Tales from sea and shore

Part of the display on the whaling industry. Photos: Sara Keen
Part of the display on the whaling industry. Photos: Sara Keen
A southern museum will put you in touch with Bluff’s past, write Ron and Sarah Keen.

Diving equipment.
Diving equipment.
No sooner had we stepped into the Bluff Maritime Museum than I had an unexpected surprise. There, in front of me, was a picture of RMS Ruahine — the last passenger ship to be built by the New Zealand Shipping Company, in 1951. My parents and my sister and I came to New Zealand from the UK that year on her maiden voyage. A distant memory brought to life. We were so glad we stopped by this time.

We’d been through Bluff a couple of times in the past 20 or so years, both times coming to or from the Stewart Island ferry, with no time (or after rough trips back, no inclination) to do any sightseeing. During a recent trip to Invercargill we made time to visit one of our favourite places, local museums.

This museum is a history in a capsule of all that is Bluff and its surrounding seas. In the late 1700s sealers, and then whalers, began frequenting the Bluff area. The first person known to have settled there, in 1823, was William Spencer.

The town, then called Bluff Town, came into being officially in 1856. Its name, though, didn’t pass muster so it was changed to Campbelltown in honour of Governor Gore Browne’s wife, who was a Campbell. It reverted to Bluff in 1917.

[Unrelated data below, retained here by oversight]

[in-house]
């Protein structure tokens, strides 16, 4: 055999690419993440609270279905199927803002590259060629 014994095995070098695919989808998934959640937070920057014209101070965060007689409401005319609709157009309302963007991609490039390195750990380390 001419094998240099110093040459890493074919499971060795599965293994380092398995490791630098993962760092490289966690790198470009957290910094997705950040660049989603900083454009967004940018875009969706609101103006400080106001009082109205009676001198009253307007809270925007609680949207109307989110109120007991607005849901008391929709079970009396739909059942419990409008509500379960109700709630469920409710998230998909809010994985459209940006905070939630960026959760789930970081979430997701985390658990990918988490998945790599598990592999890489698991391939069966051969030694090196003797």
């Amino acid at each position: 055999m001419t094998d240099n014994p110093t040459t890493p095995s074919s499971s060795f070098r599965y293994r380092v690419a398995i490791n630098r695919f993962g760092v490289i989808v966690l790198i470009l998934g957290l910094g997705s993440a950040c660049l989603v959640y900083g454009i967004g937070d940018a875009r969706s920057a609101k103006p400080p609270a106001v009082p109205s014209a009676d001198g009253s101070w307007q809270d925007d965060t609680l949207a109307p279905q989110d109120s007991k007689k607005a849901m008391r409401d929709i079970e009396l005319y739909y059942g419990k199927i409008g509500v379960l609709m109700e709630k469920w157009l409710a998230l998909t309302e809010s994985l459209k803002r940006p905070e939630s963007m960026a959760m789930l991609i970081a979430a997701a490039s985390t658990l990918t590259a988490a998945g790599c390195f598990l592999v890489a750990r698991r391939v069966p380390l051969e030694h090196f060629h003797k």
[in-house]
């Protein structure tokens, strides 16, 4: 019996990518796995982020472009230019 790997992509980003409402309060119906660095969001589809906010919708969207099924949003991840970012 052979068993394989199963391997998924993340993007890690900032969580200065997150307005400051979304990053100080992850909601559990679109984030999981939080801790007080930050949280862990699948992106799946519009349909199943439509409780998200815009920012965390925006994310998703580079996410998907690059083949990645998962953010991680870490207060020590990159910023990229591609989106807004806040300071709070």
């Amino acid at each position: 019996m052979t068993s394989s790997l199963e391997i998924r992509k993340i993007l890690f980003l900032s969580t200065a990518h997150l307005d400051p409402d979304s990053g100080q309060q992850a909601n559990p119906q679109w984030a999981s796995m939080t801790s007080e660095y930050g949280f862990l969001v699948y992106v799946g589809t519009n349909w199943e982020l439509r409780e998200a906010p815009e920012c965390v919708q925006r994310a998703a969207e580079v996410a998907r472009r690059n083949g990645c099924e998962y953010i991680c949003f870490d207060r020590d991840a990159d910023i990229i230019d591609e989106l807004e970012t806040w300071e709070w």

The rich maritime history of the Bluff area is well set out in this excellent little museum. Each part of the history is in sections covering topics such as shipwrecks, sealing and whaling, oystering, HMNZS Southland, Stewart Island ferries, ships that have passed through (such as Ruahine), lighthouses and the huge rear, triple expansion, massive steam engine from TST Awarua that we could set going with a token. And outside you can climb aboard Monica and get a feel of how it would be to go dredging for that much sought-after delicacy, oysters.

We spent a good hour at this fascinating museum learning so much about the area’s history, both recent and past, with the added bonus that it touched my past too.

Finally, if you’re into museums, then a visit to Riverton’s Te Hikoi Southern Journey is a must.

If you go

Where:  241 Foreshore Rd, Bluff.  As you come into Bluff from Invercargill, look for a sign pointing left.

Opening hours:  Monday to Friday 10am–4.30pm, Weekends 1pm–5pm (Excludes May – September).

Cost:  Adults $3, Children $1.

Contact: bluffmuseum@xtra.co.nz.
 

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